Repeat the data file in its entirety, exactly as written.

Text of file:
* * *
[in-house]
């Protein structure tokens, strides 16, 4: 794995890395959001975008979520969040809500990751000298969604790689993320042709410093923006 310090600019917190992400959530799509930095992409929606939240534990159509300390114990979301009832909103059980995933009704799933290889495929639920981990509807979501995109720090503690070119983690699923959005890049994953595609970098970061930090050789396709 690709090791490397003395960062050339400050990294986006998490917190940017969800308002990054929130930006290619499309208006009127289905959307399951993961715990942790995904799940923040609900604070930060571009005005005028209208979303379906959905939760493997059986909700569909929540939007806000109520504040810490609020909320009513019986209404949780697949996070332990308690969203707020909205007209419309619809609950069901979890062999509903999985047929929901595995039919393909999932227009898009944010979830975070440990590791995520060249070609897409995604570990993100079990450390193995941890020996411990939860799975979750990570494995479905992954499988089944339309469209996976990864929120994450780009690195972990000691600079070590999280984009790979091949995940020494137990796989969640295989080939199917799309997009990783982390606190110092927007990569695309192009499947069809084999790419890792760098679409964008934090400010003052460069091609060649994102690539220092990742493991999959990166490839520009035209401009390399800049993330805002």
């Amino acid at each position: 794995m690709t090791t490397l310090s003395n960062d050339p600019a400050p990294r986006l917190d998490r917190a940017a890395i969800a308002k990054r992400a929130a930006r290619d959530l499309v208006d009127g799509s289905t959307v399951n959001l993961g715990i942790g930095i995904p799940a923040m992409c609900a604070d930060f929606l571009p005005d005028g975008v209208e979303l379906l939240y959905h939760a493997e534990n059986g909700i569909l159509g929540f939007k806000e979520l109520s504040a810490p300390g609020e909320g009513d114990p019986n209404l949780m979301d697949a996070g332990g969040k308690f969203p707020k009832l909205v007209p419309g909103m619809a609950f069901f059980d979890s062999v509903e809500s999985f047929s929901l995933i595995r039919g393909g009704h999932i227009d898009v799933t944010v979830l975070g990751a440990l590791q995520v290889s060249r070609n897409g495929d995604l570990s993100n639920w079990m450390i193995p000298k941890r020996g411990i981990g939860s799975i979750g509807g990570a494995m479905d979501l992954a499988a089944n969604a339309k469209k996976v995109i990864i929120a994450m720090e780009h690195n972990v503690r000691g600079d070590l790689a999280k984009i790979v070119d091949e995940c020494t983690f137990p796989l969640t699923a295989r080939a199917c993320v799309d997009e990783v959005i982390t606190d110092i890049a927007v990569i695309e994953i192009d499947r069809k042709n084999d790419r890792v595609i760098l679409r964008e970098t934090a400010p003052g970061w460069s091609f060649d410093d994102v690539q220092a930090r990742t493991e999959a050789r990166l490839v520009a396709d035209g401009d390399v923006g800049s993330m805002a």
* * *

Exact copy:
[in-house]
């Protein structure tokens, strides 16, 4: 794995890395959001975008979520969040809500990751000298969604790689993320042709410093923006 310090600019917190992400959530799509930095992409929606939240534990159509300390114990979301009832909103059980995933009704799933290889495929639920981990509807979501995109720090503690070119983690699923959005890049994953595609970098970061930090050789396709 690709090791490397003395960062050339400050990294986006998490917190940017969800308002990054929130930006290619499309208006009127289905959307399951993961715990942790995904799940923040609900604070930060571009005005005028209208979303379906959905939760493997059986909700569909929540939007806000109520504040810490609020909320009513019986209404949780697949996070332990308690969203707020909205007209419309619809609950069901979890062999509903999985047929929901595995039919393909999932227009898009944010979830975070440990590791995520060249070609897409995604570990993100079990450390193995941890020996411990939860799975979750990570494995479905992954499988089944339309469209996976990864929120994450780009690195972990000691600079070590999280984009790979091949995940020494137990796989969640295989080939199917799309997009990783982390606190110092927007990569695309192009499947069809084999790419890792760098679409964008934090400010003052460069091609060649994102690539220092990742493991999959990166490839520009035209401009390399800049993330805002």
């Amino acid at each position: 794995m690709t090791t490397l310090s003395n960062d050339p600019a400050p990294r986006l917190d998490r917190a940017a890395i969800a308002k990054r992400a929130a930006r290619d959530l499309v208006d009127g799509s289905t959307v399951n959001l993961g715990i942790g930095i995904p799940a923040m992409c609900a604070d930060f929606l571009p005005d005028g975008v209208e979303l379906l939240y959905h939760a493997e534990n059986g909700i569909l159509g929540f939007k806000e979520l109520s504040a810490p300390g609020e909320g009513d114990p019986n209404l949780m979301d697949a996070g332990g969040k308690f969203p707020k009832l909205v007209p419309g909103m619809a609950f069901f059980d979890s062999v509903e809500s999985f047929s929901l995933i595995r039919g393909g009704h999932i227009d898009v799933t944010v979830l975070g990751a440990l590791q995520v290889s060249r070609n897409g495929d995604l570990s993100n639920w079990m450390i193995p000298k941890r020996g411990i981990g939860s799975i979750g509807g990570a494995m479905d979501l992954a499988a089944n969604a339309k469209k996976v995109i990864i929120a994450m720090e780009h690195n972990v503690r000691g600079d070590l790689a999280k984009i790979v070119d091949e995940c020494t983690f137990p796989l969640t699923a295989r080939a199917c993320v799309d997009e990783v959005i982390t606190d110092i890049a927007v990569i695309e994953i192009d499947r069809k042709n084999d790419r890792v595609i760098l679409r964008e970098t934090a400010p003052g970061w460069s091609f060649d410093d994102v690539q220092a930090r990742t493991e999959a050789r990166l490839v520009a396709d035209g401009d390399v923006g800049s993330m805002a």